Skill boosting activities to do at home with your child -

Skill boosting activities to do at home with your child

There is a strong focus on children’s development nowadays. Numerous professionals and different institutions are available to parents who wish to strengthen their child’s abilities. However, with so many options open, parents and professionals may overlook the fact that a child can improve their skills in a complex way at home as well. Activities and tasks in and around the house contribute significantly to the proper functioning of the nervous system. Of course, in cases where the child’s progress substantially differs from the average rate, it is necessary to use therapies provided by a specialist to ensure that the child’s abilities develop appropriately.

Activities at home can help to improve the following areas:

  • serial thinking, or sequencing
  • eye-hand coordination
  • fine motor skills (dexterity)
  • body awareness
  • development of body dominance
  • spatial perception/ability
  • strengthening of task awareness
  • vocabulary
  • problem-solving skills
  • social competences
  • adaptability

From about 12-15 months of age, children experience the drive to imitate their parents in their daily routines. Giving your kid the opportunity to help with activities around the house, sometimes even independently, supports their physical, mental, and emotional development. These tasks are developmentally appropriate for all ages and can be adapted to the child’s age and abilities.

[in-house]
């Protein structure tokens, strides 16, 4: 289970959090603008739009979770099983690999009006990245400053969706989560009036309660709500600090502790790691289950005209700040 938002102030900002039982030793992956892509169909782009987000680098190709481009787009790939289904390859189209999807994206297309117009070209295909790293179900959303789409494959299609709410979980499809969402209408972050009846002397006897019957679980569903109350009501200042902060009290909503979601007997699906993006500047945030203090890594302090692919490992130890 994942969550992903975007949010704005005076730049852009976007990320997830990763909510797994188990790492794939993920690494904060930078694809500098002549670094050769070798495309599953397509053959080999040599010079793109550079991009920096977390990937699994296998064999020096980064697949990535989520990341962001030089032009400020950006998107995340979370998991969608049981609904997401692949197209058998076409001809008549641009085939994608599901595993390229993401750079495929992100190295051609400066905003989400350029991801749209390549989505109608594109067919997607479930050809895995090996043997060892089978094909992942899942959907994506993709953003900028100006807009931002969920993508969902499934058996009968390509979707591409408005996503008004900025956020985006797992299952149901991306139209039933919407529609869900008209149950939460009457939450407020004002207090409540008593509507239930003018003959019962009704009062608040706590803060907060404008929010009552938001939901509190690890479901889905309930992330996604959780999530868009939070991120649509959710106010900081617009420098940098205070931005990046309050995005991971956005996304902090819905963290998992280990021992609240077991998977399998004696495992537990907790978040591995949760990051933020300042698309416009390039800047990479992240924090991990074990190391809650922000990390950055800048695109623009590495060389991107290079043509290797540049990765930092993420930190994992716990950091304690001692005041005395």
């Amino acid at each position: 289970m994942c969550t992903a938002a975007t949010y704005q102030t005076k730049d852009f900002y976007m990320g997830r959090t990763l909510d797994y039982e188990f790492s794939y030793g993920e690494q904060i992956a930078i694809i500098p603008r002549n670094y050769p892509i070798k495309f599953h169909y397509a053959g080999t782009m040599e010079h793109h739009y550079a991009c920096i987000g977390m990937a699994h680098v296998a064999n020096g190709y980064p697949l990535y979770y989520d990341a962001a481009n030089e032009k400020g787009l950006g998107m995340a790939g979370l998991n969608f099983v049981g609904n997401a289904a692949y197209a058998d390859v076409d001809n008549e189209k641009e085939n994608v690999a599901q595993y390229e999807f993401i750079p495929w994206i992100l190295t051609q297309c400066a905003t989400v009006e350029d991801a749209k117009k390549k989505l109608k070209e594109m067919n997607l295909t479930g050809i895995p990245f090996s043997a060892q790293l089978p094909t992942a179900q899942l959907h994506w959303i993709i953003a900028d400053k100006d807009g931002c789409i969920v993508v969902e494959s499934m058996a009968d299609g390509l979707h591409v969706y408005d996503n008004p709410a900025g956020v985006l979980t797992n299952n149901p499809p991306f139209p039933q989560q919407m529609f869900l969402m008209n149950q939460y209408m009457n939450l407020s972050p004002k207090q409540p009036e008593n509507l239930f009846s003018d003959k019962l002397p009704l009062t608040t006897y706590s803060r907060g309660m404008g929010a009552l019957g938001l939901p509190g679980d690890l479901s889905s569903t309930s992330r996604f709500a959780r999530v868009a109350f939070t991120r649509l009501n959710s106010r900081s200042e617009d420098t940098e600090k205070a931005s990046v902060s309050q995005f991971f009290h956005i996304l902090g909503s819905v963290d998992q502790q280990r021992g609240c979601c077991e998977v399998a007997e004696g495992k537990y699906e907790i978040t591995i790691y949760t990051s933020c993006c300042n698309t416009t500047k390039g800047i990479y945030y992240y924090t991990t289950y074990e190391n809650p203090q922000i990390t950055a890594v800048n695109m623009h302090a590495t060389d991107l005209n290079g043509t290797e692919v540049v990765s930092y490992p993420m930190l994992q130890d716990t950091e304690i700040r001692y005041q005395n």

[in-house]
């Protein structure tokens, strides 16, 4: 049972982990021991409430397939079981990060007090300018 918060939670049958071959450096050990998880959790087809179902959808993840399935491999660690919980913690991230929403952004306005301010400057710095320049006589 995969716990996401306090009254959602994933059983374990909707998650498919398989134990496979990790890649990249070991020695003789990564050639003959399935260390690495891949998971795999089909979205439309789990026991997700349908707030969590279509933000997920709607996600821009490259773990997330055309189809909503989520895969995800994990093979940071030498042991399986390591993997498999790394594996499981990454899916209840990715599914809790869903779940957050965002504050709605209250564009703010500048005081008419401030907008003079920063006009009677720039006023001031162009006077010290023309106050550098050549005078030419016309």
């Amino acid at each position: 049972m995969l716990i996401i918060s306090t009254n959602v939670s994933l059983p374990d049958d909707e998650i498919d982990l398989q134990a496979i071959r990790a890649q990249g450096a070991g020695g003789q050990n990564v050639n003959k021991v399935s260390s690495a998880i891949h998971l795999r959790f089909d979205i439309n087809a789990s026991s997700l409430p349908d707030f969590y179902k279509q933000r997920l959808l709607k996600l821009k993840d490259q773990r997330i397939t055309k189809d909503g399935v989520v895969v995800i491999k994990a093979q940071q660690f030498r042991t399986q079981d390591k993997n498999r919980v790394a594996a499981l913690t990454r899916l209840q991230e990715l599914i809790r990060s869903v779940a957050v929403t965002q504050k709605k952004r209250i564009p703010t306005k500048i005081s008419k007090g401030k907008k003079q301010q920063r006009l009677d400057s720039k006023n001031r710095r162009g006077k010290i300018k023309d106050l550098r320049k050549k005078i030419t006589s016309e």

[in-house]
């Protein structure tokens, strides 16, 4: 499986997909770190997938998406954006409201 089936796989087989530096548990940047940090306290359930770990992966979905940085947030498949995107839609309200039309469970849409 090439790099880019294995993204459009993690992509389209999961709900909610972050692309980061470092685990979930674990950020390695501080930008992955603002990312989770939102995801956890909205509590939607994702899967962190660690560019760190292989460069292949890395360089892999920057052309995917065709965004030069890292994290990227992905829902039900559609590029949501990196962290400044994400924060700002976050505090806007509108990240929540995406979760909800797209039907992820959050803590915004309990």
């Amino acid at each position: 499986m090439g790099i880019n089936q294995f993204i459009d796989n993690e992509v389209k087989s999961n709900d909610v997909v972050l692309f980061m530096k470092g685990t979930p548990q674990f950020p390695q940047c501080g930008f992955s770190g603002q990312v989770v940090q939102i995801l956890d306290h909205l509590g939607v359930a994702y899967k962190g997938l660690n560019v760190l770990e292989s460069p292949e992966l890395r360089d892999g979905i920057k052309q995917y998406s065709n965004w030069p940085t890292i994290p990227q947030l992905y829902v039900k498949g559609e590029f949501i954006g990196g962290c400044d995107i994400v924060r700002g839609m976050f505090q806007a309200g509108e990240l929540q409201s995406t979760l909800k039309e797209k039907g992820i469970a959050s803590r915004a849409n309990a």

Below is a list of daily home activities that promote children’s development in a fun and non-invasive way.

Skill boosting activities to do at home with your child -

Dressing up

When it comes to dressing up, it is very important that until the children can dress themselves, we always tell them which clothes we put on them. The process must always be done in the same order.

This activity can be complemented by preparing (initially together and then by themselves) the clothes in the evening that the child wants to wear the following day. You can also ask questions such as, “Where do you put your socks?” Where do you put your trousers, T-shirt, etc.?

Thanks to this exercise, in addition to developing serial thinking (putting things in order), the child’s body awareness and vocabulary also improve. You can start this activity early, and you will notice when the child feels the urge to do it independently. It takes time, so be patient, as dressing is challenging for young children.

If the clothes have a button, buckle, or zip, leave the buttoning, fastening, and pulling up to the child, as this will also develop their fine motor skills (especially their dexterity). These tasks are difficult for kids at first, so it is better if you practice them even without actually dressing the children up and, if necessary, with some help at the beginning. They will gradually acquire these skills, and dressing up will not be a problem anymore.

Pouring and filling

Parents often find it difficult to divert their children’s attention while they prepare lunch or dinner. In this case, you can place your child next to you and provide them with bowls or cups containing water or dry ingredients (for example, beans, peas, lentils, and pasta.) If your child is still putting things in their mouth, choose ingredients that are not dangerous for them. First, let the kid experience pouring, and then level up by teaching colours within the activity. For example, put a red and a blue cup or bowl in front of the child and ask them to pour all the water into the blue cup. You can add other coloured glasses or bowls your child can play with. This task improves vocabulary, attention, and eye-hand coordination.

Sorting different objects